Why rehabilitation must be part of acute care

Kenneth Rockwood is Professor of Medicine (Geriatric Medicine & Neurology) and consultant geriatrician at Capital Health in Halifax, Nova Scotia, Canada and Honorary Professor of Geriatric Medicine at the University of Manchester.

Many older people leave hospital frailer than when they started. Some of that is preventable, but much of the damage done by acute illness is baked in to how frailty works. Some of it is reparable. That is why rehabilitation must be part of acute care: if we cannot prevent damage, we should at least treat it, especially damage that we inflicted unnecessarily.

The gist of it is easy enough. When frail patients are unwell enough to come to hospital, they typically are not thinking, functioning and moving like they were before they became ill.  That is usually why they come. That, and whatever other symptoms (breathlessness, pain, something red or swollen) signal a problem.  Even when fixing the precipitants, modern care often does nothing to address the worse thinking / mobility / function in which the problems were packaged.  Such complexity of need defines frailty.

Frailty is not new, but population ageing means that it is coming to attention. We must help health care decision-makers to understand that even when care does not harm, there will be a gap between what cognition, mobility and function are like once the precipitants have been treated, and what people need in order to return home. The time is ripe for health care providers to hear this message.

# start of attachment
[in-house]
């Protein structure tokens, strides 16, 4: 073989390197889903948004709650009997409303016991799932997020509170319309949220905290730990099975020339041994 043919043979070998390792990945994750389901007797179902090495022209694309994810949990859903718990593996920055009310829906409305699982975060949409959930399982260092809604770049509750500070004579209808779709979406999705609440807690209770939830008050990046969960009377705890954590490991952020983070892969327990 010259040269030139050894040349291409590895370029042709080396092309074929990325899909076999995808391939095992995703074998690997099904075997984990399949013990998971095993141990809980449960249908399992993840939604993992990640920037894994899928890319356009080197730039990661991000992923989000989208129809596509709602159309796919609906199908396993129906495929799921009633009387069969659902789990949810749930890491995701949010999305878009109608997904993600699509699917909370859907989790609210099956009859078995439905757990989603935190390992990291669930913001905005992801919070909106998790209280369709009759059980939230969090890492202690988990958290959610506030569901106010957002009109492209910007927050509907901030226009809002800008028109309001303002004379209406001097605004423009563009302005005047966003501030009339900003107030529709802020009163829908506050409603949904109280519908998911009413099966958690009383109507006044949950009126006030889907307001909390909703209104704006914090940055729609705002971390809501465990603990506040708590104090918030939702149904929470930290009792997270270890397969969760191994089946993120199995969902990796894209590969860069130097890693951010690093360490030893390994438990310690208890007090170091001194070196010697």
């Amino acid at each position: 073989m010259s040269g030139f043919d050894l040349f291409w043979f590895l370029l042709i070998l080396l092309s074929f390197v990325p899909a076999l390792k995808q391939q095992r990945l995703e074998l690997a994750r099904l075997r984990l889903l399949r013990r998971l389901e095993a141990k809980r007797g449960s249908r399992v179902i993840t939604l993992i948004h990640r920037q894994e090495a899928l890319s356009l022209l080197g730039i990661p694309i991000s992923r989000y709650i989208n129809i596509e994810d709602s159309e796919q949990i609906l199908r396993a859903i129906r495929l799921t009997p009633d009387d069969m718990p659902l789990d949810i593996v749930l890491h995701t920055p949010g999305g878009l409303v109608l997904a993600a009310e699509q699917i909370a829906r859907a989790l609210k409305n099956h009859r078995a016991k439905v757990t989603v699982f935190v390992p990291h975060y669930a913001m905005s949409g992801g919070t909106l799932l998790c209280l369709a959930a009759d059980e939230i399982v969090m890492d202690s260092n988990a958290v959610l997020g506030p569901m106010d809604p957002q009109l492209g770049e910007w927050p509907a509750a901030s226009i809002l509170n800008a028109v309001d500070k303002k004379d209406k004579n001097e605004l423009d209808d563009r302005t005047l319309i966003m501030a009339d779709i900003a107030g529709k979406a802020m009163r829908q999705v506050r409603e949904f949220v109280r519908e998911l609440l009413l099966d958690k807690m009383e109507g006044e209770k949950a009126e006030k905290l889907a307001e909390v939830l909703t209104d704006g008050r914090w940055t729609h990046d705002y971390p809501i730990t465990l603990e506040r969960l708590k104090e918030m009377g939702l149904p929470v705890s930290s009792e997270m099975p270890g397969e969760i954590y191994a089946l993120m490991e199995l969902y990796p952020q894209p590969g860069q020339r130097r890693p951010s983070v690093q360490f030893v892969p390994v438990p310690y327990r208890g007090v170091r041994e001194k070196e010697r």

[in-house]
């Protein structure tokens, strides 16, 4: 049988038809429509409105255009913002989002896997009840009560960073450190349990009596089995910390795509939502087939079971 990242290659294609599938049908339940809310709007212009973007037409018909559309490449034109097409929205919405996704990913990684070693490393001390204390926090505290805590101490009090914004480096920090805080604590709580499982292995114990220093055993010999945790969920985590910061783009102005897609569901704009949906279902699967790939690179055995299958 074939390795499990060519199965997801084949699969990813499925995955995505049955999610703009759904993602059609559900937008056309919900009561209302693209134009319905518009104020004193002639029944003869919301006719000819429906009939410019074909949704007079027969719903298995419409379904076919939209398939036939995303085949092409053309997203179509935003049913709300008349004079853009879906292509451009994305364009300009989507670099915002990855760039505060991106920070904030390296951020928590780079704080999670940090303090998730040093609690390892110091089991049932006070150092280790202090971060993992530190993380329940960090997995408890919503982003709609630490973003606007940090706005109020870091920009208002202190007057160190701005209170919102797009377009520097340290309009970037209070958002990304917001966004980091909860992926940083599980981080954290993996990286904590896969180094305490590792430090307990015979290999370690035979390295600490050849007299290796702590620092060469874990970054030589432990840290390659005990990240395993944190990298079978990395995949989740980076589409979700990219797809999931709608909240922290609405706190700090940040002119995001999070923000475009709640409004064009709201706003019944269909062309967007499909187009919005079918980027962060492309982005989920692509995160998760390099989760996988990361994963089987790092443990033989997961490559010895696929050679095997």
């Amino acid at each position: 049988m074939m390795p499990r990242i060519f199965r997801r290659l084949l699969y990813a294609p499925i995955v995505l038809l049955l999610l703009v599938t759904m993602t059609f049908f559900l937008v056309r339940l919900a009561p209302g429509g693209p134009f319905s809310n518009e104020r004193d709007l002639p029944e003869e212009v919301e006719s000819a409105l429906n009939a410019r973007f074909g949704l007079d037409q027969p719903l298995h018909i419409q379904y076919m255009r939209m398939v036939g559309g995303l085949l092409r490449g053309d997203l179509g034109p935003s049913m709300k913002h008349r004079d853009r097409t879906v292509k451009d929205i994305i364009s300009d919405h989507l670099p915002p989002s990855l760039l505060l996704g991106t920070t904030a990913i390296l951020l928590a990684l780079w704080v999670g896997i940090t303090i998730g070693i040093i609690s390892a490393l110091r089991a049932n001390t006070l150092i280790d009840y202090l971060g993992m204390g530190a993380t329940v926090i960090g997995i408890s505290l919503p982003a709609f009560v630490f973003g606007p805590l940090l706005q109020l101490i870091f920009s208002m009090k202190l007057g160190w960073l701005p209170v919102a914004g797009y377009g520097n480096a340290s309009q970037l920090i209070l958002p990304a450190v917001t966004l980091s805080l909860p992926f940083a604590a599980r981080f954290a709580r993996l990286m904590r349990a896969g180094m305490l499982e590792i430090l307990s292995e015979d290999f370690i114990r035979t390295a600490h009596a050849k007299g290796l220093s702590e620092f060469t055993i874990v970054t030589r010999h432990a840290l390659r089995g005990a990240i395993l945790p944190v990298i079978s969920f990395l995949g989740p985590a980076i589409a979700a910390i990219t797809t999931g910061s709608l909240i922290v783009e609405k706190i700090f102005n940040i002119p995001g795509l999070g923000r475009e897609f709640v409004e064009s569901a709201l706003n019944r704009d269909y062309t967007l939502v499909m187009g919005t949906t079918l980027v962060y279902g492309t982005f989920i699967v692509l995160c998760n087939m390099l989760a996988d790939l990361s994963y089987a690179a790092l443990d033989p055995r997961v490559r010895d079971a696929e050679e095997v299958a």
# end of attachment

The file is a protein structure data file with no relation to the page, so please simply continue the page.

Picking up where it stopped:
Once the message is heard, the arithmetic is simple. For many patients, the number of things that they have wrong (i.e. their degree of frailty) at the end of their acute care stay is too high for them go home. That is why they require rehabilitation.

QED. Well, not quite.

To get there, someone must measure the degree of frailty at baseline. Conveniently, this can be estimated by asking about mobility, function and the like two weeks prior to admission. For the gap between the degree of frailty at baseline and the degree of frailty on admission to be known that too measured. None of this is especially new. To the requirement to “take a history” we must simply add that it include some indication of problems in cognition, mobility and function. Likewise, to “do an exam, assess and diagnose” we must stipulate that what is being examined allow us to know whether, when and how the patient might be able to return home.